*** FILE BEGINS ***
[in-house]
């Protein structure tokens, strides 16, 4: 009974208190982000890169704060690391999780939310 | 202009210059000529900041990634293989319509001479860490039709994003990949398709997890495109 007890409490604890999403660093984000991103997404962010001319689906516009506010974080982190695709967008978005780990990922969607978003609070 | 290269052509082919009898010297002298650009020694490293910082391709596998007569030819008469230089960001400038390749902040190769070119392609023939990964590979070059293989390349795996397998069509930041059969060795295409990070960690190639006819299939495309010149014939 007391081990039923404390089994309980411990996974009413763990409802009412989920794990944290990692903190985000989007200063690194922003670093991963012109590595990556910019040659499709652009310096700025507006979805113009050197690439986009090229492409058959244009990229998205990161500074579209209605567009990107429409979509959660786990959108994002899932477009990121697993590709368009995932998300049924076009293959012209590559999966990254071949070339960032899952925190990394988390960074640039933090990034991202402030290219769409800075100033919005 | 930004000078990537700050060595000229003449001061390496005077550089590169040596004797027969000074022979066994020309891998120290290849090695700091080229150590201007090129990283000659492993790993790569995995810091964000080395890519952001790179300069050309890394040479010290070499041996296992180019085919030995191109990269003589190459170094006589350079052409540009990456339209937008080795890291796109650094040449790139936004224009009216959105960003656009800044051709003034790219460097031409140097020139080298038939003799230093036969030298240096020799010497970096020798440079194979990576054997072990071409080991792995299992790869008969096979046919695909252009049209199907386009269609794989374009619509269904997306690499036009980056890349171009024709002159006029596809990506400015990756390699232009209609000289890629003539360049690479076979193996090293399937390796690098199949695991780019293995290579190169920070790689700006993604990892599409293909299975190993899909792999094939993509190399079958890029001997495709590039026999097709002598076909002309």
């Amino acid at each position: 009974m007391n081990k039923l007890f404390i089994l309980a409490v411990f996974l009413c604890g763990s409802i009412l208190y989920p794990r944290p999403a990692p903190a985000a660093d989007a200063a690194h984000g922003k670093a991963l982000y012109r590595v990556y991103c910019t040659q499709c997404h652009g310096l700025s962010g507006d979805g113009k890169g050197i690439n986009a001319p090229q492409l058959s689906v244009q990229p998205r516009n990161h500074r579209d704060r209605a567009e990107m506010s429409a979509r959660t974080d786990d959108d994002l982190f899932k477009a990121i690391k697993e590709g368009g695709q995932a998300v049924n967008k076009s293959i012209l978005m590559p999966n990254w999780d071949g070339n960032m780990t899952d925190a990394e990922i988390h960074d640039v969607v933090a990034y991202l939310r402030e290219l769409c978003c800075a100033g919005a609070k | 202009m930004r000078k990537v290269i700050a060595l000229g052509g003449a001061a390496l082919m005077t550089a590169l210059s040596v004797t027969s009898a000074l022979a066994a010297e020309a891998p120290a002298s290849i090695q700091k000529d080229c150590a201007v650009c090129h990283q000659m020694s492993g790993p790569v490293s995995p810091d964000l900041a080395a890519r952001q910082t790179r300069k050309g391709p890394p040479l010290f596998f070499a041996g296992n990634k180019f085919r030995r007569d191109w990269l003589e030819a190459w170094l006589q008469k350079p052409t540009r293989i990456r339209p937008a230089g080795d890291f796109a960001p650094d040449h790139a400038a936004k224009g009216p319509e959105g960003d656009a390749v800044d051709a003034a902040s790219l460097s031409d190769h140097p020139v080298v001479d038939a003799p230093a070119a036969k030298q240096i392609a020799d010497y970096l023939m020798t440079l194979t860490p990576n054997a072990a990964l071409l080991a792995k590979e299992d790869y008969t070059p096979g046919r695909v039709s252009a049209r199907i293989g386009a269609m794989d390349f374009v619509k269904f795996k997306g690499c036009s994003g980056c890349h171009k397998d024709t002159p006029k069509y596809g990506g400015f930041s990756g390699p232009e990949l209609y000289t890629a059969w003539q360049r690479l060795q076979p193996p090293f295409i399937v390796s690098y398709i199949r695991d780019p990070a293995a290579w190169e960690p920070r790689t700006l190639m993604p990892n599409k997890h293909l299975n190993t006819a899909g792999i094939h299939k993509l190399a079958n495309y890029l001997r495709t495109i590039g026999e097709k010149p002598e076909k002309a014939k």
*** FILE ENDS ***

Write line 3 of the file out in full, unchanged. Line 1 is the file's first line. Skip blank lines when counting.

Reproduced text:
């Amino acid at each position: 009974m007391n081990k039923l007890f404390i089994l309980a409490v411990f996974l009413c604890g763990s409802i009412l208190y989920p794990r944290p999403a990692p903190a985000a660093d989007a200063a690194h984000g922003k670093a991963l982000y012109r590595v990556y991103c910019t040659q499709c997404h652009g310096l700025s962010g507006d979805g113009k890169g050197i690439n986009a001319p090229q492409l058959s689906v244009q990229p998205r516009n990161h500074r579209d704060r209605a567009e990107m506010s429409a979509r959660t974080d786990d959108d994002l982190f899932k477009a990121i690391k697993e590709g368009g695709q995932a998300v049924n967008k076009s293959i012209l978005m590559p999966n990254w999780d071949g070339n960032m780990t899952d925190a990394e990922i988390h960074d640039v969607v933090a990034y991202l939310r402030e290219l769409c978003c800075a100033g919005a609070k | 202009m930004r000078k990537v290269i700050a060595l000229g052509g003449a001061a390496l082919m005077t550089a590169l210059s040596v004797t027969s009898a000074l022979a066994a010297e020309a891998p120290a002298s290849i090695q700091k000529d080229c150590a201007v650009c090129h990283q000659m020694s492993g790993p790569v490293s995995p810091d964000l900041a080395a890519r952001q910082t790179r300069k050309g391709p890394p040479l010290f596998f070499a041996g296992n990634k180019f085919r030995r007569d191109w990269l003589e030819a190459w170094l006589q008469k350079p052409t540009r293989i990456r339209p937008a230089g080795d890291f796109a960001p650094d040449h790139a400038a936004k224009g009216p319509e959105g960003d656009a390749v800044d051709a003034a902040s790219l460097s031409d190769h140097p020139v080298v001479d038939a003799p230093a070119a036969k030298q240096i392609a020799d010497y970096l023939m020798t440079l194979t860490p990576n054997a072990a990964l071409l080991a792995k590979e299992d790869y008969t070059p096979g046919r695909v039709s252009a049209r199907i293989g386009a269609m794989d390349f374009v619509k269904f795996k997306g690499c036009s994003g980056c890349h171009k397998d024709t002159p006029k069509y596809g990506g400015f930041s990756g390699p232009e990949l209609y000289t890629a059969w003539q360049r690479l060795q076979p193996p090293f295409i399937v390796s690098y398709i199949r695991d780019p990070a293995a290579w190169e960690p920070r790689t700006l190639m993604p990892n599409k997890h293909l299975n190993t006819a899909g792999i094939h299939k993509l190399a079958n495309y890029l001997r495709t495109i590039g026999e097709k010149p002598e076909k002309a014939k």